He and his business partner toured other successful LGBTQ spaces and noted a common theme: “They were gay as hell,” Grzecka told the outlet. “They had go-go dancers and drag queens and bartenders in jockstraps. We knew we had to be gay as hell (to survive).”
The venue also hosts events for people of all ages, including brunch and planned an upcoming Thanksgiving event.
Joseph Sheldon told CNN affiliate KRDO he visited the club Saturday night to drop off a friend about 10 minutes before the gunman opened fire.
“This is a bar I’ve gone to multiple times in my life since I became the age of 18. A lot of these people at the bar are friends, they are family, a lot are people I’ve become close to,” he said.
“Whether it’s a hate crime or not, it’s hard to see that this is going on, that this happened in my community, that this happened at a place that I’ve gone to and felt safe, that this happened at a place where if I stayed 10 more minutes, I would have been right in the middle of it.”
A man with the same name and of the same age as the shooting suspect was arrested in June of last year in connection with a bomb threat, according to a statement from law enforcement at the time.
When asked at a news conference Sunday if it was the same person, officials said they had to follow protocol before releasing any information on prior cases.
According to a June 2021 news release from the El Paso County Sheriff’s Office, an Anderson Lee Aldrich was arrested that month on charges of felony menacing and first-degree kidnapping.
Sheriff’s deputies responded to a report by the man’s mother that he was “threatening to cause harm to her with a homemade bomb, multiple weapons, and ammunition,” according to the release. Deputies called the suspect, and he “refused to comply with orders to surrender,” the release said, leading them to evacuate nearby homes.
Several hours after the initial police call, the sheriff’s crisis negotiations unit was able to get Aldrich to leave the house, and he was arrested after walking out the front door. Authorities did not find any explosives in the home.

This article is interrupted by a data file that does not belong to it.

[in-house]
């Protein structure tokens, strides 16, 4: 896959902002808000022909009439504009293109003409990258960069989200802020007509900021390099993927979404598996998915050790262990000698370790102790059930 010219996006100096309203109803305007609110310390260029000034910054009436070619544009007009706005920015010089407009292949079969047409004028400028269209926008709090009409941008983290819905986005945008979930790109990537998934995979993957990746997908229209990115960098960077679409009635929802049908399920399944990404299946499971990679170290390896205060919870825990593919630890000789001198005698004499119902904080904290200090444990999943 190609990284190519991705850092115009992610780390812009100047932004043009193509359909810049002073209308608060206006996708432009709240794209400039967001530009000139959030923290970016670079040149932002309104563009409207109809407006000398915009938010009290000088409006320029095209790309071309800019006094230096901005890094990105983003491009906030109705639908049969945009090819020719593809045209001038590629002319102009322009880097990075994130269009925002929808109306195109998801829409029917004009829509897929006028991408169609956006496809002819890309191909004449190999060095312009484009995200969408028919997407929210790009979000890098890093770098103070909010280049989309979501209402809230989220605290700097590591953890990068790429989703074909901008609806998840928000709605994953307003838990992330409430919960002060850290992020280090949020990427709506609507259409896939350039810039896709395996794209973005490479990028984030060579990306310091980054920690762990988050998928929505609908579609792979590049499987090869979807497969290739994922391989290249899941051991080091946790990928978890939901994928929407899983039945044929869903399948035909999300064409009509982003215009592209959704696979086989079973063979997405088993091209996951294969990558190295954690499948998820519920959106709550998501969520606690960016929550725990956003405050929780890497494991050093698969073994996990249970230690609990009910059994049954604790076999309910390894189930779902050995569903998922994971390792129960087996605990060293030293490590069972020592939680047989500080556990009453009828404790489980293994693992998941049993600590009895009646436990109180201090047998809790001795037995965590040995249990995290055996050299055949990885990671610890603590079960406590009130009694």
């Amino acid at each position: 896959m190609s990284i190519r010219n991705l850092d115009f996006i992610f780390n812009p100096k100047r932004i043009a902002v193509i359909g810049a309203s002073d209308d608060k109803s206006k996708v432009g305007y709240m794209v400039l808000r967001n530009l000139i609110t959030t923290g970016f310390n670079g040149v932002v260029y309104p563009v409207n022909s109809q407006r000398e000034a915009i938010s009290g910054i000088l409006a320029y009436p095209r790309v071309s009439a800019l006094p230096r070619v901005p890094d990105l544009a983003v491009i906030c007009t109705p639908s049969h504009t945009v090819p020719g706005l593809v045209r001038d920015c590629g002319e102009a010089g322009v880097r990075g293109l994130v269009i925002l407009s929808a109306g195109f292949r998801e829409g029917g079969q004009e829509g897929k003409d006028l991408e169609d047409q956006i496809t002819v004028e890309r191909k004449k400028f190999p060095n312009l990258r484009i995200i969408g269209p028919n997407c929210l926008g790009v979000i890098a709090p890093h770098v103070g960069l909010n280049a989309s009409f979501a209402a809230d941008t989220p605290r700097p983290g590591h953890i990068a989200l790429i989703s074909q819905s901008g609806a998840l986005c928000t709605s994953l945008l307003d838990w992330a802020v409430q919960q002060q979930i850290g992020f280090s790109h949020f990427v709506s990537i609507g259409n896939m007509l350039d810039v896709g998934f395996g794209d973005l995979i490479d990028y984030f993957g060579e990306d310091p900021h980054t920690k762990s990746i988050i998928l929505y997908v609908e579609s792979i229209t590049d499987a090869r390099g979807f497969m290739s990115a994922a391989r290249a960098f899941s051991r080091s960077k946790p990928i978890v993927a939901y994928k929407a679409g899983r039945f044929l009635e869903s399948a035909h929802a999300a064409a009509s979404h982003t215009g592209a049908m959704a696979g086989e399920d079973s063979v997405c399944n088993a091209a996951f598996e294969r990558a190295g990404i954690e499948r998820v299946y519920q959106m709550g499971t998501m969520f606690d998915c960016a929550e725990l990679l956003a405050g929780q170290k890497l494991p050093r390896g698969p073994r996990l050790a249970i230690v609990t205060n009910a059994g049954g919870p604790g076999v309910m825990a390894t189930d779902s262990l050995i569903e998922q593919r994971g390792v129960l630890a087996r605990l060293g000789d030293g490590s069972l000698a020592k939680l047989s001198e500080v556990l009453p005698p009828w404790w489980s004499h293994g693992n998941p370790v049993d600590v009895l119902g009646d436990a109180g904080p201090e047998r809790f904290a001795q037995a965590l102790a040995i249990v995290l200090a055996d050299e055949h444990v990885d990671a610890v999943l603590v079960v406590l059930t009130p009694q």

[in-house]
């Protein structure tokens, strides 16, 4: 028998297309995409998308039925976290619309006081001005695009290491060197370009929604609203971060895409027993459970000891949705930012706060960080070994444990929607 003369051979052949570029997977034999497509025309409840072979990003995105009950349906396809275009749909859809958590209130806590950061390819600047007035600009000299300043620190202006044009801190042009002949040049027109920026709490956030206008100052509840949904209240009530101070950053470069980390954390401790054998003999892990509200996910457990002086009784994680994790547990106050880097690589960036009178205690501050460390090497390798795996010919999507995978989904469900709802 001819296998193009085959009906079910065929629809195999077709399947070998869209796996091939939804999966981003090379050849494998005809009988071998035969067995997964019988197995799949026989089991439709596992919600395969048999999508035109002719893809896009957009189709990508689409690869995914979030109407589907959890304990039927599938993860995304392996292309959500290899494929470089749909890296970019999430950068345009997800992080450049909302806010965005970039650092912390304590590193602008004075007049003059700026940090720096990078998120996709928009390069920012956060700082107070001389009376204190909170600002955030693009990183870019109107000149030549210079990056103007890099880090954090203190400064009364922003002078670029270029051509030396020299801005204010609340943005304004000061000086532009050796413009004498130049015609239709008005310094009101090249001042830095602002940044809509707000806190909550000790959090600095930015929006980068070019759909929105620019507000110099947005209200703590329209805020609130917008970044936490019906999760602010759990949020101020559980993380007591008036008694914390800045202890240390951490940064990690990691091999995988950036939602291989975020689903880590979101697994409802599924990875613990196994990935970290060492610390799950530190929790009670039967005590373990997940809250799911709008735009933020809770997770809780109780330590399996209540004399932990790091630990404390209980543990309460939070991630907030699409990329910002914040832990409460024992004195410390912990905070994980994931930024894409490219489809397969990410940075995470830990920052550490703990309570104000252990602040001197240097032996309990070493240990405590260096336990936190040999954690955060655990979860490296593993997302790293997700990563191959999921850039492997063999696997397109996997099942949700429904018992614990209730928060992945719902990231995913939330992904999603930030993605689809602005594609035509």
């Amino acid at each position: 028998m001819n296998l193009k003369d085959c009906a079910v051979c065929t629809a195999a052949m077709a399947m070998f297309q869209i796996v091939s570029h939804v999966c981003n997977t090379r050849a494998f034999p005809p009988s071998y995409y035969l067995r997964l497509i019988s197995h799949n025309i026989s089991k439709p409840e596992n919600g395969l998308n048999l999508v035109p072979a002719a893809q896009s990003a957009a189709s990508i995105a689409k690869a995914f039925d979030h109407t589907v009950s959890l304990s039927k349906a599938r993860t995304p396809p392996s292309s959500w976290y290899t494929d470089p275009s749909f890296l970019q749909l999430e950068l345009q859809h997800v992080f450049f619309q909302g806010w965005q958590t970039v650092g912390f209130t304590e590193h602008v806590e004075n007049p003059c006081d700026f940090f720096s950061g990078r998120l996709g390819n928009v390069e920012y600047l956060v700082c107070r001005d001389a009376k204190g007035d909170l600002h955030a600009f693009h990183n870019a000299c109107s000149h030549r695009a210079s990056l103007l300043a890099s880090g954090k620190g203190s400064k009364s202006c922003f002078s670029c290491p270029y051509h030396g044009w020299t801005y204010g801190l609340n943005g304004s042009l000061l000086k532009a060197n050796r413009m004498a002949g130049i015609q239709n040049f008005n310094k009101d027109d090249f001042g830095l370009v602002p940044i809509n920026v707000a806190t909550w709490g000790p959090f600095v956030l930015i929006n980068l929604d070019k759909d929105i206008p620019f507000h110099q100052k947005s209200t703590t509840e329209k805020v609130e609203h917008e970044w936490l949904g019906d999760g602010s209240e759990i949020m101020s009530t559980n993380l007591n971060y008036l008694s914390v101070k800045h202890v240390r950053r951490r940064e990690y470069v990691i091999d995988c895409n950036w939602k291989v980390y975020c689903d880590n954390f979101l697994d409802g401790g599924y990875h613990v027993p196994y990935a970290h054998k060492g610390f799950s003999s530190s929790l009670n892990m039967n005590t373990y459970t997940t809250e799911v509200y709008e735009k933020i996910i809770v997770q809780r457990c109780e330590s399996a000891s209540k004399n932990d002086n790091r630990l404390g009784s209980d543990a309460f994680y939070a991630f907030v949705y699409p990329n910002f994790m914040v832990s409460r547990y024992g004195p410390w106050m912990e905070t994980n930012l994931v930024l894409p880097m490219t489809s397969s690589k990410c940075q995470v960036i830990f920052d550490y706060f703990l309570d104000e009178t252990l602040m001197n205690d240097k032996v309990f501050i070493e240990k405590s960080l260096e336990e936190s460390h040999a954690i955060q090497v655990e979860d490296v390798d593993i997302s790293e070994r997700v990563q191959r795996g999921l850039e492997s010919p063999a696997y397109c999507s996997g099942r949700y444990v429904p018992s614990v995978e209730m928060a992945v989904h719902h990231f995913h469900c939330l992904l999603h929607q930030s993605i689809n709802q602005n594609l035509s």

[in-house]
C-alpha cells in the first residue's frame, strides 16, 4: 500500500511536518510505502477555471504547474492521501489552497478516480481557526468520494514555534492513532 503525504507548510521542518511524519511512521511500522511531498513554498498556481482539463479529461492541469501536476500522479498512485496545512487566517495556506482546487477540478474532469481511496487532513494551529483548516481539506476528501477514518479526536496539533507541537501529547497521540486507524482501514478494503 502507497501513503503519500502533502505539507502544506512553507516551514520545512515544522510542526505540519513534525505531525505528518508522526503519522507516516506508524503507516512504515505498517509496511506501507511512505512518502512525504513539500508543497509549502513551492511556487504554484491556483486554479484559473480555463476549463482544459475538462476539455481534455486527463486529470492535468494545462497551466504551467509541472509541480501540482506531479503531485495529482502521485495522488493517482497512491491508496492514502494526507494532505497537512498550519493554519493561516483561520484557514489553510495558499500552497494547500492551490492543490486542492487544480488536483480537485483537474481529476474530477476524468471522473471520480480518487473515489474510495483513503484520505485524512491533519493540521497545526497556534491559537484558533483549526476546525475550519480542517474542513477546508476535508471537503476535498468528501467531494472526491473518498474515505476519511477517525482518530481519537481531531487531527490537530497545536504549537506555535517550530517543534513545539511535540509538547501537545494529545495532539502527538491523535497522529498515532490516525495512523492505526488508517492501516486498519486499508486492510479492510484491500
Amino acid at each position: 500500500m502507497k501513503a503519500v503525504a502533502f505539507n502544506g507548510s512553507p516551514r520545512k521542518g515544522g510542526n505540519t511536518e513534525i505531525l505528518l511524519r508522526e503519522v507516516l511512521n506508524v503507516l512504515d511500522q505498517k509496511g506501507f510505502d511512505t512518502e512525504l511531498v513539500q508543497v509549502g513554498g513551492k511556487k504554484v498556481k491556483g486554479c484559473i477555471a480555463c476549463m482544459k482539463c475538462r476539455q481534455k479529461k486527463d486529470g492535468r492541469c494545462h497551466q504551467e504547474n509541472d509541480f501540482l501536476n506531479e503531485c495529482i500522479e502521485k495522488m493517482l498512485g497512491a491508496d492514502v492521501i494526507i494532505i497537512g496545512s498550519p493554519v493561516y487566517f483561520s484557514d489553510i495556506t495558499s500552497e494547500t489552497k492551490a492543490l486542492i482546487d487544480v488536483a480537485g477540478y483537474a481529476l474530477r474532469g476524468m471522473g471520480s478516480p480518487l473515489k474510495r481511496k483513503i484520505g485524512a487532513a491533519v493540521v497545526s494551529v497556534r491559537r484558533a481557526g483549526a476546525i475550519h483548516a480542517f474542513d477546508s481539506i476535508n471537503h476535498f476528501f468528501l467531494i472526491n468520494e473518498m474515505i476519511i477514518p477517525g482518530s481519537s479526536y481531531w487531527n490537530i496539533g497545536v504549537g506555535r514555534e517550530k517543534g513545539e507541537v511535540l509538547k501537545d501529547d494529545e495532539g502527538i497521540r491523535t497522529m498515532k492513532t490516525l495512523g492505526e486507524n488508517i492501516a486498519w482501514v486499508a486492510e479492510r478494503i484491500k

It was not immediately clear how the case was resolved.
Colorado Gov. Jared Polis, a Democrat and the nation’s first openly gay governor, issued a statement Sunday calling the attack “horrific, sickening and devastating” and offered state resources to local law enforcement.
“We are eternally grateful for the brave individuals who blocked the gunman likely saving lives in the process and for the first responders who responded swiftly to this horrific shooting,” he said. “Colorado stands with our LGTBQ community and everyone impacted by this tragedy as we mourn together.”
Colorado’s two US senators, both Democrats, offered condolences in statements and said more should be done for the LGBTQ community.
“We have to protect LGBTQ lives from this hate,” Sen. John Hickenlooper said.
“As we seek justice for this unimaginable act, we must do more to protect the LGBTQ community and stand firm against discrimination and hate in every form,” Sen. Michael Bennett said.
President Joe Biden also issued a statement saying he was praying for the victims and their families.
“While no motive in this attack is yet clear, we know that the LGBTQI+ community has been subjected to horrific hate violence in recent years. Gun violence continues to have a devastating and particular impact on LGBTQI+ communities across our nation and threats of violence are increasing,” Biden said in the written statement.